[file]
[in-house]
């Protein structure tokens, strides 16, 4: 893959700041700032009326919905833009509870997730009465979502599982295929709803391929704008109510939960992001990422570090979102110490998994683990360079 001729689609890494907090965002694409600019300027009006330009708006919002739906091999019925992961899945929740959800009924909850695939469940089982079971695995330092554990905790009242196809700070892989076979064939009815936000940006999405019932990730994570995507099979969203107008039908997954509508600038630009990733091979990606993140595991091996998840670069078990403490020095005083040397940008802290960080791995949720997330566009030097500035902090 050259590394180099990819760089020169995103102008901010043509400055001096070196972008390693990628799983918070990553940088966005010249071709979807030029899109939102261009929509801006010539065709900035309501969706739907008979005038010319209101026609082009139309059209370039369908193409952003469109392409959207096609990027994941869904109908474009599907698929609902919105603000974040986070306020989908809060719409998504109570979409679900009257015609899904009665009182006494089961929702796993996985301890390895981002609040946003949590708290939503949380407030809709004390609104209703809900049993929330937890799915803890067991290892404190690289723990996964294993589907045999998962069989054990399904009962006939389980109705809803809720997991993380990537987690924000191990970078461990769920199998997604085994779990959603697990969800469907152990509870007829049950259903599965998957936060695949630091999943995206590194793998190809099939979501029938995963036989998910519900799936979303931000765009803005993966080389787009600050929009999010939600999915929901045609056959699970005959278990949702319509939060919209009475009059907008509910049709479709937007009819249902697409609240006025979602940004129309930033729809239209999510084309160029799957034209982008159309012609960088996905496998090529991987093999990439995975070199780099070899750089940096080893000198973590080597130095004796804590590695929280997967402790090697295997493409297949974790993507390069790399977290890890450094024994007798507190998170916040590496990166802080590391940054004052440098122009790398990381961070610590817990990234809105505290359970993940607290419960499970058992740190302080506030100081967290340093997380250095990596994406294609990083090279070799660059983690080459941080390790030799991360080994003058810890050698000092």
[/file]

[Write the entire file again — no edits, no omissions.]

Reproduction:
[in-house]
């Protein structure tokens, strides 16, 4: 893959700041700032009326919905833009509870997730009465979502599982295929709803391929704008109510939960992001990422570090979102110490998994683990360079 001729689609890494907090965002694409600019300027009006330009708006919002739906091999019925992961899945929740959800009924909850695939469940089982079971695995330092554990905790009242196809700070892989076979064939009815936000940006999405019932990730994570995507099979969203107008039908997954509508600038630009990733091979990606993140595991091996998840670069078990403490020095005083040397940008802290960080791995949720997330566009030097500035902090 050259590394180099990819760089020169995103102008901010043509400055001096070196972008390693990628799983918070990553940088966005010249071709979807030029899109939102261009929509801006010539065709900035309501969706739907008979005038010319209101026609082009139309059209370039369908193409952003469109392409959207096609990027994941869904109908474009599907698929609902919105603000974040986070306020989908809060719409998504109570979409679900009257015609899904009665009182006494089961929702796993996985301890390895981002609040946003949590708290939503949380407030809709004390609104209703809900049993929330937890799915803890067991290892404190690289723990996964294993589907045999998962069989054990399904009962006939389980109705809803809720997991993380990537987690924000191990970078461990769920199998997604085994779990959603697990969800469907152990509870007829049950259903599965998957936060695949630091999943995206590194793998190809099939979501029938995963036989998910519900799936979303931000765009803005993966080389787009600050929009999010939600999915929901045609056959699970005959278990949702319509939060919209009475009059907008509910049709479709937007009819249902697409609240006025979602940004129309930033729809239209999510084309160029799957034209982008159309012609960088996905496998090529991987093999990439995975070199780099070899750089940096080893000198973590080597130095004796804590590695929280997967402790090697295997493409297949974790993507390069790399977290890890450094024994007798507190998170916040590496990166802080590391940054004052440098122009790398990381961070610590817990990234809105505290359970993940607290419960499970058992740190302080506030100081967290340093997380250095990596994406294609990083090279070799660059983690080459941080390790030799991360080994003058810890050698000092």